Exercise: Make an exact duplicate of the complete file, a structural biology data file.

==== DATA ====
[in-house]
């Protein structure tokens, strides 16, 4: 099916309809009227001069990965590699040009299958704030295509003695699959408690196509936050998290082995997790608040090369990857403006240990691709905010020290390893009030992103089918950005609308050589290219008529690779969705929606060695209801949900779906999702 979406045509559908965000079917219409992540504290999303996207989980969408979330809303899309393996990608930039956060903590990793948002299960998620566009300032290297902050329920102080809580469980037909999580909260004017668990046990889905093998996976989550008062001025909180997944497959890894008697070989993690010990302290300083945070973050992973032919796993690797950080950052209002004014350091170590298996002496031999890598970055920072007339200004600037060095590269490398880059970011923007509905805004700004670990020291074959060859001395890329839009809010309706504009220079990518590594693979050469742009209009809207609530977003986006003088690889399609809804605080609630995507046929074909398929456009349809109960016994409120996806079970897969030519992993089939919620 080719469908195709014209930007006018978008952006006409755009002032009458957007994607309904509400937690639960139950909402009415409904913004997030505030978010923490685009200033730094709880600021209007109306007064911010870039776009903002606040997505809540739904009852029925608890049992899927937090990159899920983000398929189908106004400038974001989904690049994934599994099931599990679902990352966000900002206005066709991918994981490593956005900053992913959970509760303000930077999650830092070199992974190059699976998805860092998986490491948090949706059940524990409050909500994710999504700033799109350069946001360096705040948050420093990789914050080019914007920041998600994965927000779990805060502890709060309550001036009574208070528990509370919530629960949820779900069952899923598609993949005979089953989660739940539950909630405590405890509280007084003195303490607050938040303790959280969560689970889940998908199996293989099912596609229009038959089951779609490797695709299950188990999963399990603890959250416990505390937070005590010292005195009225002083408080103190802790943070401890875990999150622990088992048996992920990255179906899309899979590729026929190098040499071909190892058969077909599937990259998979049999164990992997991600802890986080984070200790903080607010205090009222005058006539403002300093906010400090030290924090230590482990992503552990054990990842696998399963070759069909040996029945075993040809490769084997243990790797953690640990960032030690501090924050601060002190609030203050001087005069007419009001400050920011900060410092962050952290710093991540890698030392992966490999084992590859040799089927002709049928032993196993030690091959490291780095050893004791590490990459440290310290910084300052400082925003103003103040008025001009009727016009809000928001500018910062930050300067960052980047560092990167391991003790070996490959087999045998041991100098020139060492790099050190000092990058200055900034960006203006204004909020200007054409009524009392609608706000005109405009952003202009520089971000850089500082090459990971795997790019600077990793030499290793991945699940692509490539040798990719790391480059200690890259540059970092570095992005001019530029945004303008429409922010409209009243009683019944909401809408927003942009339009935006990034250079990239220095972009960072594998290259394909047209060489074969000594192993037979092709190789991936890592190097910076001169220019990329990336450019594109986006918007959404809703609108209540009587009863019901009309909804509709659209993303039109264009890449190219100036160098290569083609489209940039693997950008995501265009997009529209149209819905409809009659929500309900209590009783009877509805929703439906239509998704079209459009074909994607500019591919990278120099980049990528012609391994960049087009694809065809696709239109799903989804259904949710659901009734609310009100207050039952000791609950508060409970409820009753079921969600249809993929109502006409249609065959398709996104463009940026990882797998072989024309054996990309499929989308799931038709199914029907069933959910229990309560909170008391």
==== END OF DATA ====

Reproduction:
[in-house]
């Protein structure tokens, strides 16, 4: 099916309809009227001069990965590699040009299958704030295509003695699959408690196509936050998290082995997790608040090369990857403006240990691709905010020290390893009030992103089918950005609308050589290219008529690779969705929606060695209801949900779906999702 979406045509559908965000079917219409992540504290999303996207989980969408979330809303899309393996990608930039956060903590990793948002299960998620566009300032290297902050329920102080809580469980037909999580909260004017668990046990889905093998996976989550008062001025909180997944497959890894008697070989993690010990302290300083945070973050992973032919796993690797950080950052209002004014350091170590298996002496031999890598970055920072007339200004600037060095590269490398880059970011923007509905805004700004670990020291074959060859001395890329839009809010309706504009220079990518590594693979050469742009209009809207609530977003986006003088690889399609809804605080609630995507046929074909398929456009349809109960016994409120996806079970897969030519992993089939919620 080719469908195709014209930007006018978008952006006409755009002032009458957007994607309904509400937690639960139950909402009415409904913004997030505030978010923490685009200033730094709880600021209007109306007064911010870039776009903002606040997505809540739904009852029925608890049992899927937090990159899920983000398929189908106004400038974001989904690049994934599994099931599990679902990352966000900002206005066709991918994981490593956005900053992913959970509760303000930077999650830092070199992974190059699976998805860092998986490491948090949706059940524990409050909500994710999504700033799109350069946001360096705040948050420093990789914050080019914007920041998600994965927000779990805060502890709060309550001036009574208070528990509370919530629960949820779900069952899923598609993949005979089953989660739940539950909630405590405890509280007084003195303490607050938040303790959280969560689970889940998908199996293989099912596609229009038959089951779609490797695709299950188990999963399990603890959250416990505390937070005590010292005195009225002083408080103190802790943070401890875990999150622990088992048996992920990255179906899309899979590729026929190098040499071909190892058969077909599937990259998979049999164990992997991600802890986080984070200790903080607010205090009222005058006539403002300093906010400090030290924090230590482990992503552990054990990842696998399963070759069909040996029945075993040809490769084997243990790797953690640990960032030690501090924050601060002190609030203050001087005069007419009001400050920011900060410092962050952290710093991540890698030392992966490999084992590859040799089927002709049928032993196993030690091959490291780095050893004791590490990459440290310290910084300052400082925003103003103040008025001009009727016009809000928001500018910062930050300067960052980047560092990167391991003790070996490959087999045998041991100098020139060492790099050190000092990058200055900034960006203006204004909020200007054409009524009392609608706000005109405009952003202009520089971000850089500082090459990971795997790019600077990793030499290793991945699940692509490539040798990719790391480059200690890259540059970092570095992005001019530029945004303008429409922010409209009243009683019944909401809408927003942009339009935006990034250079990239220095972009960072594998290259394909047209060489074969000594192993037979092709190789991936890592190097910076001169220019990329990336450019594109986006918007959404809703609108209540009587009863019901009309909804509709659209993303039109264009890449190219100036160098290569083609489209940039693997950008995501265009997009529209149209819905409809009659929500309900209590009783009877509805929703439906239509998704079209459009074909994607500019591919990278120099980049990528012609391994960049087009694809065809696709239109799903989804259904949710659901009734609310009100207050039952000791609950508060409970409820009753079921969600249809993929109502006409249609065959398709996104463009940026990882797998072989024309054996990309499929989308799931038709199914029907069933959910229990309560909170008391």